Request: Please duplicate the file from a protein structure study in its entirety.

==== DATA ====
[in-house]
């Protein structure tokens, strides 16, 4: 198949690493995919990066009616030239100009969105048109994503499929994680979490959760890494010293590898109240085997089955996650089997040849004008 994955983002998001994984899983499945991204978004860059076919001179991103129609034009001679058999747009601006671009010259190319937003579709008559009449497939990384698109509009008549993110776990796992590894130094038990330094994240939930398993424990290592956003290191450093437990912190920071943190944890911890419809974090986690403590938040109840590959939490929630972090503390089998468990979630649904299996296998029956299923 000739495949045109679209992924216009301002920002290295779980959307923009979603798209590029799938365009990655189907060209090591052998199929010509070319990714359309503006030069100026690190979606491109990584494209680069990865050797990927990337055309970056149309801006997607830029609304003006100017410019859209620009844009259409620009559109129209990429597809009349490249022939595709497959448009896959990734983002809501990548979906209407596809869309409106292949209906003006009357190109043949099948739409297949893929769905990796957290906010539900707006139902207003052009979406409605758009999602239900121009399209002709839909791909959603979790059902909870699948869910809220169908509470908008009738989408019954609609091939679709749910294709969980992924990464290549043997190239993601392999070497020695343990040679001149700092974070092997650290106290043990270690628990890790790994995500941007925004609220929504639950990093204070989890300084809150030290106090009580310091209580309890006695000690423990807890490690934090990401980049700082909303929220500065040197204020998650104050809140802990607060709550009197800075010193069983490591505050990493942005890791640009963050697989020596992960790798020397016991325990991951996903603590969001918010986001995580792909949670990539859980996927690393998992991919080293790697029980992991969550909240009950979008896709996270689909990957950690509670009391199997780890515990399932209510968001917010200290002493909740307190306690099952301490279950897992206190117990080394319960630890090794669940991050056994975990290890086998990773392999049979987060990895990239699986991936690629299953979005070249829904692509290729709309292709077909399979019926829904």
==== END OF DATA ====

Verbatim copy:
[in-house]
């Protein structure tokens, strides 16, 4: 198949690493995919990066009616030239100009969105048109994503499929994680979490959760890494010293590898109240085997089955996650089997040849004008 994955983002998001994984899983499945991204978004860059076919001179991103129609034009001679058999747009601006671009010259190319937003579709008559009449497939990384698109509009008549993110776990796992590894130094038990330094994240939930398993424990290592956003290191450093437990912190920071943190944890911890419809974090986690403590938040109840590959939490929630972090503390089998468990979630649904299996296998029956299923 000739495949045109679209992924216009301002920002290295779980959307923009979603798209590029799938365009990655189907060209090591052998199929010509070319990714359309503006030069100026690190979606491109990584494209680069990865050797990927990337055309970056149309801006997607830029609304003006100017410019859209620009844009259409620009559109129209990429597809009349490249022939595709497959448009896959990734983002809501990548979906209407596809869309409106292949209906003006009357190109043949099948739409297949893929769905990796957290906010539900707006139902207003052009979406409605758009999602239900121009399209002709839909791909959603979790059902909870699948869910809220169908509470908008009738989408019954609609091939679709749910294709969980992924990464290549043997190239993601392999070497020695343990040679001149700092974070092997650290106290043990270690628990890790790994995500941007925004609220929504639950990093204070989890300084809150030290106090009580310091209580309890006695000690423990807890490690934090990401980049700082909303929220500065040197204020998650104050809140802990607060709550009197800075010193069983490591505050990493942005890791640009963050697989020596992960790798020397016991325990991951996903603590969001918010986001995580792909949670990539859980996927690393998992991919080293790697029980992991969550909240009950979008896709996270689909990957950690509670009391199997780890515990399932209510968001917010200290002493909740307190306690099952301490279950897992206190117990080394319960630890090794669940991050056994975990290890086998990773392999049979987060990895990239699986991936690629299953979005070249829904692509290729709309292709077909399979019926829904």